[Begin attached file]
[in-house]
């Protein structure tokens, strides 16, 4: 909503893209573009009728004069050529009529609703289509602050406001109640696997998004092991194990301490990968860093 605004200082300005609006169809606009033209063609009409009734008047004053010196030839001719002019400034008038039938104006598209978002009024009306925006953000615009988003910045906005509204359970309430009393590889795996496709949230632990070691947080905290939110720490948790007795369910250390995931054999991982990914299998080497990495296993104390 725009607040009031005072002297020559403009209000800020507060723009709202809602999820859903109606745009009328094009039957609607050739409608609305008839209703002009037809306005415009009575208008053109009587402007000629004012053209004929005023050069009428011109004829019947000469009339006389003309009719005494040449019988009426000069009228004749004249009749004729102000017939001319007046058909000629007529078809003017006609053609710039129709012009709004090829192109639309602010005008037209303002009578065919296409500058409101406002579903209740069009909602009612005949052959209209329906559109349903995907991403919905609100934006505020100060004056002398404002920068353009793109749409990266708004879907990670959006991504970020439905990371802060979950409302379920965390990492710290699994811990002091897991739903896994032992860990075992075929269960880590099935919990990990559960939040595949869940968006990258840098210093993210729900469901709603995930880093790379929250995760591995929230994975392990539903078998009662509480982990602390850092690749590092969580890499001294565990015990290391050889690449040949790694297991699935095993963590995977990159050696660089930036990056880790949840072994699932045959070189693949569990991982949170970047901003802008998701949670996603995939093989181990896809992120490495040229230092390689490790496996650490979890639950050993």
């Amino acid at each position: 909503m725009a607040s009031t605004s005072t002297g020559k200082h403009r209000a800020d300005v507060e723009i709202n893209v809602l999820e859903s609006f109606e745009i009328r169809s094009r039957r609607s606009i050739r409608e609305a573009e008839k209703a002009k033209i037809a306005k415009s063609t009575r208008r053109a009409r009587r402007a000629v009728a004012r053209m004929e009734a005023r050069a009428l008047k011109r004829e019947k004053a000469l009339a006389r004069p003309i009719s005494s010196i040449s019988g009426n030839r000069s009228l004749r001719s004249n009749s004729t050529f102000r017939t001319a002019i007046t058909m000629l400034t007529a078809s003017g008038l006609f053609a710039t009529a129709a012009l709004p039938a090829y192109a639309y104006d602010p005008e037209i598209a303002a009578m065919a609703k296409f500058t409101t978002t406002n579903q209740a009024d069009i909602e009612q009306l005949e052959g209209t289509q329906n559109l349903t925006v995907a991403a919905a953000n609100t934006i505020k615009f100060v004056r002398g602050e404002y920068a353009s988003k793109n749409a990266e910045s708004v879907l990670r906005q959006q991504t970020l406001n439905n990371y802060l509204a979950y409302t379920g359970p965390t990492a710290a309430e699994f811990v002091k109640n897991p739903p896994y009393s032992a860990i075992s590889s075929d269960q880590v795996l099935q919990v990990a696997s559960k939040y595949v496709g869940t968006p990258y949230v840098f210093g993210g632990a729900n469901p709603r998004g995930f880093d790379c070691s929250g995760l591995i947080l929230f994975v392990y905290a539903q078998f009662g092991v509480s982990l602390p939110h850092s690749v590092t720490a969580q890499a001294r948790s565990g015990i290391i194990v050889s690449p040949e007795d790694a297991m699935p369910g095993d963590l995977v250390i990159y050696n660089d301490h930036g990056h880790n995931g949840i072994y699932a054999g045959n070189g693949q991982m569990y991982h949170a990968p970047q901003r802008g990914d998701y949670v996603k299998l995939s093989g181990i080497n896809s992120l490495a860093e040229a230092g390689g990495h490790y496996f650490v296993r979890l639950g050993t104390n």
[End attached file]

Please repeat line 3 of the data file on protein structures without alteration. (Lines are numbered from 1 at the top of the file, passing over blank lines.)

């Amino acid at each position: 909503m725009a607040s009031t605004s005072t002297g020559k200082h403009r209000a800020d300005v507060e723009i709202n893209v809602l999820e859903s609006f109606e745009i009328r169809s094009r039957r609607s606009i050739r409608e609305a573009e008839k209703a002009k033209i037809a306005k415009s063609t009575r208008r053109a009409r009587r402007a000629v009728a004012r053209m004929e009734a005023r050069a009428l008047k011109r004829e019947k004053a000469l009339a006389r004069p003309i009719s005494s010196i040449s019988g009426n030839r000069s009228l004749r001719s004249n009749s004729t050529f102000r017939t001319a002019i007046t058909m000629l400034t007529a078809s003017g008038l006609f053609a710039t009529a129709a012009l709004p039938a090829y192109a639309y104006d602010p005008e037209i598209a303002a009578m065919a609703k296409f500058t409101t978002t406002n579903q209740a009024d069009i909602e009612q009306l005949e052959g209209t289509q329906n559109l349903t925006v995907a991403a919905a953000n609100t934006i505020k615009f100060v004056r002398g602050e404002y920068a353009s988003k793109n749409a990266e910045s708004v879907l990670r906005q959006q991504t970020l406001n439905n990371y802060l509204a979950y409302t379920g359970p965390t990492a710290a309430e699994f811990v002091k109640n897991p739903p896994y009393s032992a860990i075992s590889s075929d269960q880590v795996l099935q919990v990990a696997s559960k939040y595949v496709g869940t968006p990258y949230v840098f210093g993210g632990a729900n469901p709603r998004g995930f880093d790379c070691s929250g995760l591995i947080l929230f994975v392990y905290a539903q078998f009662g092991v509480s982990l602390p939110h850092s690749v590092t720490a969580q890499a001294r948790s565990g015990i290391i194990v050889s690449p040949e007795d790694a297991m699935p369910g095993d963590l995977v250390i990159y050696n660089d301490h930036g990056h880790n995931g949840i072994y699932a054999g045959n070189g693949q991982m569990y991982h949170a990968p970047q901003r802008g990914d998701y949670v996603k299998l995939s093989g181990i080497n896809s992120l490495a860093e040229a230092g390689g990495h490790y496996f650490v296993r979890l639950g050993t104390n």